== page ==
While Derek Jeter has sucked up all of the farewell air, there is another legendary player — at least locally legendary — retiring after the final game is played on Sunday. Paul Konerko is saying goodbye after a magnificent 18-year career, sixteen of which were played for the White Sox.
Konerko played over 2,300 career games and posted a career line of .279/.354/.487 with 439 homers and 1412 RBI. He was a six-time All-Star, the 2005 ALCS MVP and led the White Sox to the World Series title that year, ending a drought that lasted longer than the much more famous Red Sox title drought. Of course, because Konerko never played in New York or Boston he never got the kind of supporting cast those teams could perpetually afford during his playing career and never got the same amount of hype.
But to a Chicago White Sox fan, Paul Konerko was just as important as Derek Jeter was to a Yankees fan. And even if he’s not getting the same kind of sendoff, he will be just as missed by the people who cheered for him.
Here he says goodbye to his fans. On Sunday, at home against the Royals, he will say it in person.
The Cincinnati Reds have fired manager Bryan Price. He’ll be replaced on an interim basis by bench coach Jim Riggleman. The team also fired pitching coach Mack Jenkins. The club also added Louisville manager Pat Kelly to the staff as the new bench coach and Double-A pitching coach Danny Darwin as the new big league pitching coach.
It was only a matter of time for Price, whose Reds have begun the season 3-15. This was Price’s fifth season at the helm and the Reds never won more than 76 games in any of his previous seasons, doing so in his first year, in 2014. They won 68 games in both 2016 and 2017 and 64 games in 2015. While that’s far more attributable to the Reds talent level than anything Price ever did or did not do, at some point the manager will take the fall for a team that makes no progress.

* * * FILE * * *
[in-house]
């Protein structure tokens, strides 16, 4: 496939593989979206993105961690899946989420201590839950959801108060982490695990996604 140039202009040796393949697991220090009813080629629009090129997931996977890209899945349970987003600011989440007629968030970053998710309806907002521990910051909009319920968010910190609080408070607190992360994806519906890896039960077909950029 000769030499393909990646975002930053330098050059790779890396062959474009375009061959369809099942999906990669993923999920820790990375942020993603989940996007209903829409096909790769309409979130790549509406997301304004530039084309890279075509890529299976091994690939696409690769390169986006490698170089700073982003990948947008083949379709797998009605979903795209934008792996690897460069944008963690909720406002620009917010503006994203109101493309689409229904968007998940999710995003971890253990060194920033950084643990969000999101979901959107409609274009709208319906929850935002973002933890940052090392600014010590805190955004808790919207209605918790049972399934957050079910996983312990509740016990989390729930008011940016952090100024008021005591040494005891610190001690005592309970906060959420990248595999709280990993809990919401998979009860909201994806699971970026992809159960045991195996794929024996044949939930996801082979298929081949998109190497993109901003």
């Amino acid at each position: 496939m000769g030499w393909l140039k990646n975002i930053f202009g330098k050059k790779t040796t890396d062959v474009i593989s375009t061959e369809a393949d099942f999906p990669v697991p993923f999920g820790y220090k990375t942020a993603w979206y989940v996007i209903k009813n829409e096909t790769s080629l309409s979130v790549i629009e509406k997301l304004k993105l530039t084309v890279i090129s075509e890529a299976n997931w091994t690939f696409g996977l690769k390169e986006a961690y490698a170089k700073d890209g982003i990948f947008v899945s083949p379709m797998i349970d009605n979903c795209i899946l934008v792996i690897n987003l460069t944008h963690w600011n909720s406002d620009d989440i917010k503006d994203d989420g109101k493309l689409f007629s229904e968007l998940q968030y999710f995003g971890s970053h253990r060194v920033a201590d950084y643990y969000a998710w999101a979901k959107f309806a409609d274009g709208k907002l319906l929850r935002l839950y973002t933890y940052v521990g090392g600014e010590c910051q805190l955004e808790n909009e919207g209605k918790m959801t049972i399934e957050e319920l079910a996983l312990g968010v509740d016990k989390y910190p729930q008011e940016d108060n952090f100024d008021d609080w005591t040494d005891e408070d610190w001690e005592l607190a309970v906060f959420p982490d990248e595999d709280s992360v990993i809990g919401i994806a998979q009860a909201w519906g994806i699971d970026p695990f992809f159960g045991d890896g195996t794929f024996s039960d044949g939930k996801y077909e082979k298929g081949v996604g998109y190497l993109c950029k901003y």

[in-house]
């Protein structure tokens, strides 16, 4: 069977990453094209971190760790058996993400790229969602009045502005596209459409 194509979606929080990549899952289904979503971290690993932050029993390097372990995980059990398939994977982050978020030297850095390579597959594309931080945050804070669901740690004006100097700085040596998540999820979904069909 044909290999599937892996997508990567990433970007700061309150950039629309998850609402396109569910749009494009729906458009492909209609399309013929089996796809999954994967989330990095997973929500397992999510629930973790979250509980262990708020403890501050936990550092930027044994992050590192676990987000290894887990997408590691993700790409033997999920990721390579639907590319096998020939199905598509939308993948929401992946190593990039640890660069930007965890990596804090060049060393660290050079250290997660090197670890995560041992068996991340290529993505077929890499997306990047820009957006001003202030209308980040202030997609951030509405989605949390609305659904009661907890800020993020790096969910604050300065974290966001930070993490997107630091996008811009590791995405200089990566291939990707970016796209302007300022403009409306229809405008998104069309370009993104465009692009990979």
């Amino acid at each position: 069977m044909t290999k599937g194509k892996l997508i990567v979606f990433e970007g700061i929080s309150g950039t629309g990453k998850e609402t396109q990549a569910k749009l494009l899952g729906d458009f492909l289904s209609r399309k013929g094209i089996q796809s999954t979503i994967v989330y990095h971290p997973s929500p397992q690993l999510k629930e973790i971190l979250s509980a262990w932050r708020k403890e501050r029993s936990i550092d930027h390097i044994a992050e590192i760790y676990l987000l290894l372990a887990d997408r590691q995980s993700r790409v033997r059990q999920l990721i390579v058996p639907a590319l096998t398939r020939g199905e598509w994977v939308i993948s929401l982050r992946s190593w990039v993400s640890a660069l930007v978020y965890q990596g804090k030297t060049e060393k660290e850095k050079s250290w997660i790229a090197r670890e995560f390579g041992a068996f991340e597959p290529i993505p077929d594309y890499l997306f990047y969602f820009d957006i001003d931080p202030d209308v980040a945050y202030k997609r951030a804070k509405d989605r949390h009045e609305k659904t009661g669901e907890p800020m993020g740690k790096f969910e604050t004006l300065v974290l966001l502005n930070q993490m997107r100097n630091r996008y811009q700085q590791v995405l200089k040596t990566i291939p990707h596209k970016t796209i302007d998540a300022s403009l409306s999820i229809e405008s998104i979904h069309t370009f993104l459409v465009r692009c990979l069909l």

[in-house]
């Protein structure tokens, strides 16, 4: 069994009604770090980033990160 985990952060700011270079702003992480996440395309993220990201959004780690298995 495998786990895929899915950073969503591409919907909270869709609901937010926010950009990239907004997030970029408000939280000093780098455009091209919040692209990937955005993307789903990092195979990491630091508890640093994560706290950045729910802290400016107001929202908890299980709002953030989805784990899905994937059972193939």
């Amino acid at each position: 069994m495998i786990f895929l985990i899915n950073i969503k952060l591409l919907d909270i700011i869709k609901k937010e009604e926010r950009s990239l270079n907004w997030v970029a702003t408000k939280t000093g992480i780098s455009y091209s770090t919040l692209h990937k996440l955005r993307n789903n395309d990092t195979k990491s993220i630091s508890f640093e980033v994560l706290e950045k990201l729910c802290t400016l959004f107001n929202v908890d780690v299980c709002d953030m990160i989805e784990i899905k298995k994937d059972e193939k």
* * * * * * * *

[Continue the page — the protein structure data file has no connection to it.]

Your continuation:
Price’s tenure will likely be considered largely forgettable in the view of history, but he did have a pretty memorable moment as Reds manager in April of 2015, when he went on a profanity-laced tirade at the media because they reported the availability or lack thereof of certain players for an upcoming game. Which is part of the media’s job, even if Price didn’t fully grok that at the time. The tirade itself was pretty epic, though, with then Cincinnati Enquirer reporter C. Trent Rosecrans reporting that “there were 77 uses of the “F” word or a variant and 11 uses of a vulgar term for feces (two bovine, one equine).”
Taking over will be Jim Riggleman, who last managed in the big leagues with the Washington Nationals, resigning in June of 2011 because he was unhappy that he did not get a contract extension. It was a weird episode, the sort of which a lot of guys couldn’t have come back from, perhaps being considered quitters. Riggleman took a job managing the Reds’ Double-A team, however, then moved on to Triple-A and then the Reds’ big league coaching staff. There’s something to be said for persistence. And for being a big league lifer.
Anyway, Price’s exit is not likely to change the Reds’ course too much in 2018. But, as it is so often said in baseball, sometimes you gotta make a change all the same.